I am very new to radio and am using two 433MHz 1/4 wavelength monopole antennas to send and receive data. On the transmitting antenna I'm going to add radials (as it is the standard in my application). However I wonder, would it help adding radials to the receiver too? On the one hand it makes sense, but on the other I wonder, why would a receiver need a ground plane? I hope you can help me and that my question is not too dumb.


3 Answers 3


Most antennas are reciprocal — they have the same properties when receiving as when transmitting. This means that in many ways, a good antenna design makes both a good receiving antenna and a good transmitting antenna.

(The biggest exception to this is active antennas which have an internal amplifier that only works for receiving.)

However, the properties that you want for a receiving antenna are not necessarily the same as a transmit antenna. For example, when transmitting, you care about how efficiently the antenna radiates, so that you're getting the best output for power input, and whether it can handle the power without failing (e.g. arcing, heating). Receiving does not care about this a bit, because the power is miniscule.

And if you are receiving, it is often the case that you care more about the signal-to-noise ratio, not the absolute amount of signal you receive.

Now let's talk about radials (or a ground plane) in particular. Every antenna always has two halves, no matter what; if you try to leave one out then either something else will replace it or your antenna won't work at all. If you leave off the radials in an antenna designed to have them, then what happens is the shield of your coax will start acting as the other half — you have instead a vertical dipole with a lower element of no particularly well-designed length or positioning.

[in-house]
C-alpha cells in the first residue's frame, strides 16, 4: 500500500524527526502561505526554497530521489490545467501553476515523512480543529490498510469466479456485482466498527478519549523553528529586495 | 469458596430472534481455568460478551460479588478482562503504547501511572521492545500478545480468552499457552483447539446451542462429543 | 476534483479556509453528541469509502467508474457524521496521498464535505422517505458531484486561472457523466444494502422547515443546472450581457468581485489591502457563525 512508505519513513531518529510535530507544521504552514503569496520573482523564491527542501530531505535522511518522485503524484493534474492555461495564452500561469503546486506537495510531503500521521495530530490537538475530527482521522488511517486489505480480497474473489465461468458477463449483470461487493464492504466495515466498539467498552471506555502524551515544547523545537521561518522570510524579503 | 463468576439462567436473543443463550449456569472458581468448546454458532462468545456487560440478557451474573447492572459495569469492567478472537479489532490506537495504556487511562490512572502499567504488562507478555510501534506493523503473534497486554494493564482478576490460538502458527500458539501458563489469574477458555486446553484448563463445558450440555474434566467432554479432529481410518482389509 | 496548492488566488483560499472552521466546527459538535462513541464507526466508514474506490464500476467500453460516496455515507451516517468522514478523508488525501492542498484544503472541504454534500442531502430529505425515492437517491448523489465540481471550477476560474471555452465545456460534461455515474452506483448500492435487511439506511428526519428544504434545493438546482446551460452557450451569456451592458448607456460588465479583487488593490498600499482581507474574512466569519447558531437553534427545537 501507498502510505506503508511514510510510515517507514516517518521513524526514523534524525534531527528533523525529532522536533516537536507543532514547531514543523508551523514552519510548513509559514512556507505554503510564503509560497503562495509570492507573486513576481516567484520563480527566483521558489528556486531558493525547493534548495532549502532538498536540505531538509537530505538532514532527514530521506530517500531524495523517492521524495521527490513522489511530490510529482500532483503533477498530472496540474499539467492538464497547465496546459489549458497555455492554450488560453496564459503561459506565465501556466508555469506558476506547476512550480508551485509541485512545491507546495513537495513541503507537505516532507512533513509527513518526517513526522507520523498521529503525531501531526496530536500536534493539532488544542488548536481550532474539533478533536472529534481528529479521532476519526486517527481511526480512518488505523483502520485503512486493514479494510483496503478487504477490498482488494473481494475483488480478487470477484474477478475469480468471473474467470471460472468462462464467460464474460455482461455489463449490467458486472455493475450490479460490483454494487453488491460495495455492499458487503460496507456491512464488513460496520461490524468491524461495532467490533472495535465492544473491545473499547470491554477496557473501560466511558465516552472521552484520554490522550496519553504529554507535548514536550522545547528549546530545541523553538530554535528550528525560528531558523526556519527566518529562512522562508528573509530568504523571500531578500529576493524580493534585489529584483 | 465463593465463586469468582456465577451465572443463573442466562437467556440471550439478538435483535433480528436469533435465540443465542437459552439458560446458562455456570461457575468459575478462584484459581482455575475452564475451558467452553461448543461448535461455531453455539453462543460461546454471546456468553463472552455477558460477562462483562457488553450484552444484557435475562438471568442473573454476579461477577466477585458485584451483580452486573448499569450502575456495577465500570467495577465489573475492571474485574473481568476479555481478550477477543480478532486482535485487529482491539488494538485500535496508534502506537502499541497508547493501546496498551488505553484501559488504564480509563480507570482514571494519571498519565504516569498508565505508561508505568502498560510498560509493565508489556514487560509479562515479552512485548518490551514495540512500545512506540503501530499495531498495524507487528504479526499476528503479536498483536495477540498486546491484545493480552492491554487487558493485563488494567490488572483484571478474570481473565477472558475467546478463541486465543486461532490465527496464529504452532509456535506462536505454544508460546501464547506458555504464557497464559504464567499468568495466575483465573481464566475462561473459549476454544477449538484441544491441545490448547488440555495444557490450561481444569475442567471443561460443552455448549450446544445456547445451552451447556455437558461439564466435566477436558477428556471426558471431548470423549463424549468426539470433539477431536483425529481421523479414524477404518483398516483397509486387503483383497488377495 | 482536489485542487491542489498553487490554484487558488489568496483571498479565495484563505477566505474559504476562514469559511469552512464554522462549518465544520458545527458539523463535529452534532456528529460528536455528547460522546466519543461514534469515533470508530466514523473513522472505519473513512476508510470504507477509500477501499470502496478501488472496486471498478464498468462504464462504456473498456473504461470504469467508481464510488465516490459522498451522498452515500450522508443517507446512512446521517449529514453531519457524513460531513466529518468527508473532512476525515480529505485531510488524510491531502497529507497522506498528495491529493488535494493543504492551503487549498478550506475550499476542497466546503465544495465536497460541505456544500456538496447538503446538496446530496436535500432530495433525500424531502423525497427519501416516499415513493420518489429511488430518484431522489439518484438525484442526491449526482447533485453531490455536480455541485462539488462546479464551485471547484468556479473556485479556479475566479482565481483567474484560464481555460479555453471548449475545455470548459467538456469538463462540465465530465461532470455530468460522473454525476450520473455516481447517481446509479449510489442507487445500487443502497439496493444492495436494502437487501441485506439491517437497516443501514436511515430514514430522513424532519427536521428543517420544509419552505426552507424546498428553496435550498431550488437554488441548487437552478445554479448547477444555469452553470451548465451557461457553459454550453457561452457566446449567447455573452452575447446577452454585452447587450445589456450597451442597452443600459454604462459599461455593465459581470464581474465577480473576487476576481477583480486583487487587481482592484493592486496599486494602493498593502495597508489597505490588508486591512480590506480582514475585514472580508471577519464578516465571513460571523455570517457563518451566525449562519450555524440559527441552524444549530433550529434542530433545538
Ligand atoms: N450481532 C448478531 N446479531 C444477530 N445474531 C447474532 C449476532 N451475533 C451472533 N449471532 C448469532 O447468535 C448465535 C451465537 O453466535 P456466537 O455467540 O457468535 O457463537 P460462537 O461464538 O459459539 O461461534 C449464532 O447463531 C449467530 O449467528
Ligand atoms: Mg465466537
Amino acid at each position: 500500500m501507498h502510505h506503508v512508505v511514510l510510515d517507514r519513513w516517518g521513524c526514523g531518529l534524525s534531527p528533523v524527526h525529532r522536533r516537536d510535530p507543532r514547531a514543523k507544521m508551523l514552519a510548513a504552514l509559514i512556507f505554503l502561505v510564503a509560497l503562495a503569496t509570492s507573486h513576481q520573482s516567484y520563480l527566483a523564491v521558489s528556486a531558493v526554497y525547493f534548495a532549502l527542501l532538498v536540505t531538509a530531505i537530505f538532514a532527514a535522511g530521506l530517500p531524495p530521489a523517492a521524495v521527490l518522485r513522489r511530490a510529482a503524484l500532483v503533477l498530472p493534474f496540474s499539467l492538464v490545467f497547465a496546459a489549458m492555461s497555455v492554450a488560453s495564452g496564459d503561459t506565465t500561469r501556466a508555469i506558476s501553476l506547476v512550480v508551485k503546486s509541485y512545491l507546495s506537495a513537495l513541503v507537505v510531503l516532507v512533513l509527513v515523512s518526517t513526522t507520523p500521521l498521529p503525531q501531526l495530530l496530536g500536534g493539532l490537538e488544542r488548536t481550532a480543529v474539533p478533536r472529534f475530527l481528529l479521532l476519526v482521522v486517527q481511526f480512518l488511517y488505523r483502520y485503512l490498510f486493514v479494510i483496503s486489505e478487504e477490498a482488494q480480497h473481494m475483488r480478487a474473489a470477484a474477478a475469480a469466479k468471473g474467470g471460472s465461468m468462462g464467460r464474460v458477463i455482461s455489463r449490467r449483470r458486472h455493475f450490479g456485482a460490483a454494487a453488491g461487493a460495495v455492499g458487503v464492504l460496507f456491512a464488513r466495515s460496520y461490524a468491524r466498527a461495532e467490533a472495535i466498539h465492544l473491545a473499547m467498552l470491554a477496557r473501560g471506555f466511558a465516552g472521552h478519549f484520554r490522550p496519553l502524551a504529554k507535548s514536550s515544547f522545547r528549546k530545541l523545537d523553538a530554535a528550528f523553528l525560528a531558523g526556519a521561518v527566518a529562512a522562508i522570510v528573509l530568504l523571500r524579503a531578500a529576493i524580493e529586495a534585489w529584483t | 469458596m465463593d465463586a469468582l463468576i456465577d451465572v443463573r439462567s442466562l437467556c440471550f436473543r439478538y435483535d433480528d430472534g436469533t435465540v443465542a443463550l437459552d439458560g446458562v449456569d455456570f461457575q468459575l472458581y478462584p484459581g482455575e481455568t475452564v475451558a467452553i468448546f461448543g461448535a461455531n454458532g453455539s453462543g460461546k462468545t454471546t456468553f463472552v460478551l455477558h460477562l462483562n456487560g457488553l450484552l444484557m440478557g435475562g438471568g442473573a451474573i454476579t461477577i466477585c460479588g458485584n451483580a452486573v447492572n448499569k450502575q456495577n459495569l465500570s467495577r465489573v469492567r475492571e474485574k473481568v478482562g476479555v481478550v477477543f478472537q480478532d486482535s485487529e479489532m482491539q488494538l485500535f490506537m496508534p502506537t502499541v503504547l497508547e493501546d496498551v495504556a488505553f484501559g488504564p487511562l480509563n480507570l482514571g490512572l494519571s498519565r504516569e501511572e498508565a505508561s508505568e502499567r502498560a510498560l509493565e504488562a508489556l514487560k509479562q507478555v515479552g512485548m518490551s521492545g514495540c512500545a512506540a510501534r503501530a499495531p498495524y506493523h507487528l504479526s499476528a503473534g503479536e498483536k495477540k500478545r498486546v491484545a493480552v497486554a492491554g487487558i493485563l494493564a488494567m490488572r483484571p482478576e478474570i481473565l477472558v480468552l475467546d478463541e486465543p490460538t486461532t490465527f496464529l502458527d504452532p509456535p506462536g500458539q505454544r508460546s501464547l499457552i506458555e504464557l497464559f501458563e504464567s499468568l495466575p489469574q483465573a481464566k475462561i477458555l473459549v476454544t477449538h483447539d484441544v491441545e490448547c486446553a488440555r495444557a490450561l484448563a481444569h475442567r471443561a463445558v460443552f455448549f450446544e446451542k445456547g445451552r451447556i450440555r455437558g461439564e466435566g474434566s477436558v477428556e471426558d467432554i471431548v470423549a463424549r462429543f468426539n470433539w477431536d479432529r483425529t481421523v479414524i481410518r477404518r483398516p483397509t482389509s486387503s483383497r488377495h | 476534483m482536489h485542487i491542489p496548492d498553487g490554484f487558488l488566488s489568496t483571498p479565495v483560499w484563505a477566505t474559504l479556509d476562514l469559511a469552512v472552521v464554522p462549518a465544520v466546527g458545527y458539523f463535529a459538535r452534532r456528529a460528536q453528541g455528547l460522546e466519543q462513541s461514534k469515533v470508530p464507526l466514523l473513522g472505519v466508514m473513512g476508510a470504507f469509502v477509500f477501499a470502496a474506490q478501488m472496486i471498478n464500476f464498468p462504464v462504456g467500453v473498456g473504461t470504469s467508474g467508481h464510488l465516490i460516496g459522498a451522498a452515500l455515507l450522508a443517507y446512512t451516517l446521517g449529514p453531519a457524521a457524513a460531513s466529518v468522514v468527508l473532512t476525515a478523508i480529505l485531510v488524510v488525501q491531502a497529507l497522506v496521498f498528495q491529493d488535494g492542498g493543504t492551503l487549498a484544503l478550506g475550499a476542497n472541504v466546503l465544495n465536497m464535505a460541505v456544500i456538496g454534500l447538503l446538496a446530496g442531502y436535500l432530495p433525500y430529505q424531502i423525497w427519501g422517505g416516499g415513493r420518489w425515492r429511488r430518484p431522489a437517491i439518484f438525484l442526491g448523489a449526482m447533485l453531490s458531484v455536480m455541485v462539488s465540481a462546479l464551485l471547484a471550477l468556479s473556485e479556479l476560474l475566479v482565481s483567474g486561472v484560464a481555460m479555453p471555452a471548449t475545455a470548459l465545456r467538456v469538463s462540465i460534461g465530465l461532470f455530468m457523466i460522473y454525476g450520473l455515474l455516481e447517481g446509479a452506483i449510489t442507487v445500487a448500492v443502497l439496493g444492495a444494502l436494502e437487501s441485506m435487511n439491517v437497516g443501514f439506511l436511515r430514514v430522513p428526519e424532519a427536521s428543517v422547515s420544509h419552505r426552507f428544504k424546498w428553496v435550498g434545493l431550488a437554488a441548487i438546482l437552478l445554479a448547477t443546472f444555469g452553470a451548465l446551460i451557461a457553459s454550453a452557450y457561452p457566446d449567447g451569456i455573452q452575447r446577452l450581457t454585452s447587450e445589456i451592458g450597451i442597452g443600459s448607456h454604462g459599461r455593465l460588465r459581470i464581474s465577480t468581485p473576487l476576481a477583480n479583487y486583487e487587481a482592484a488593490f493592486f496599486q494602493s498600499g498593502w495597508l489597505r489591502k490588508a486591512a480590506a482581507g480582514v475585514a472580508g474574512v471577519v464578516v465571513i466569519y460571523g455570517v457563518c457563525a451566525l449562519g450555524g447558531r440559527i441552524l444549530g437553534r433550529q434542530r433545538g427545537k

This means that your antenna's radiation pattern will not be what you expect — it will receive less well in some directions than it was designed to. Being a too-long antenna, it will have an extra-spiky pattern, so if the other station is moving you'll see lots of nulls (directions with very low signal strength) which is bad for reliable communication.

Additionally, since the coax shield is acting as an antenna element, any noise from your equipment will come into the receiver, more than it would otherwise (that is, a decreased signal-to-noise ratio).

So, to summarize: put on the radials. You will get more predictable performance.


Don't forget, the ground is the other half of your antenna with a monopole. Adding radials replaces that effect to a great degree (they are a compromise - still not as effective).

But as pointed out, the XMIT/RCV aspect is a "two way street". So, in almost every case, this old axiom applies: "If you can't hear 'em, you can't work 'em".

I would use radials. Try it with and without and see with a small ground plane. I think that will be your answer. Best of luck and 73, Rich KF9F


Yes radials improve performance.

The original question was do radials improve reception.

To say radials improve performance is ambiguous since it is unknown if the statement applies to transmitting, receiving, or both.

I do not know if adding radials to my 5 band vertical will improve signal reception.

  • $\begingroup$ radials, by definition, radiate. They don't do anything meaningful for reception. You sort of say this, but not quite. Could you please refine your answer a bit? $\endgroup$
    – David Hoelzer
    Commented Jan 6 at 12:32

You must log in to answer this question.

Not the answer you're looking for? Browse other questions tagged .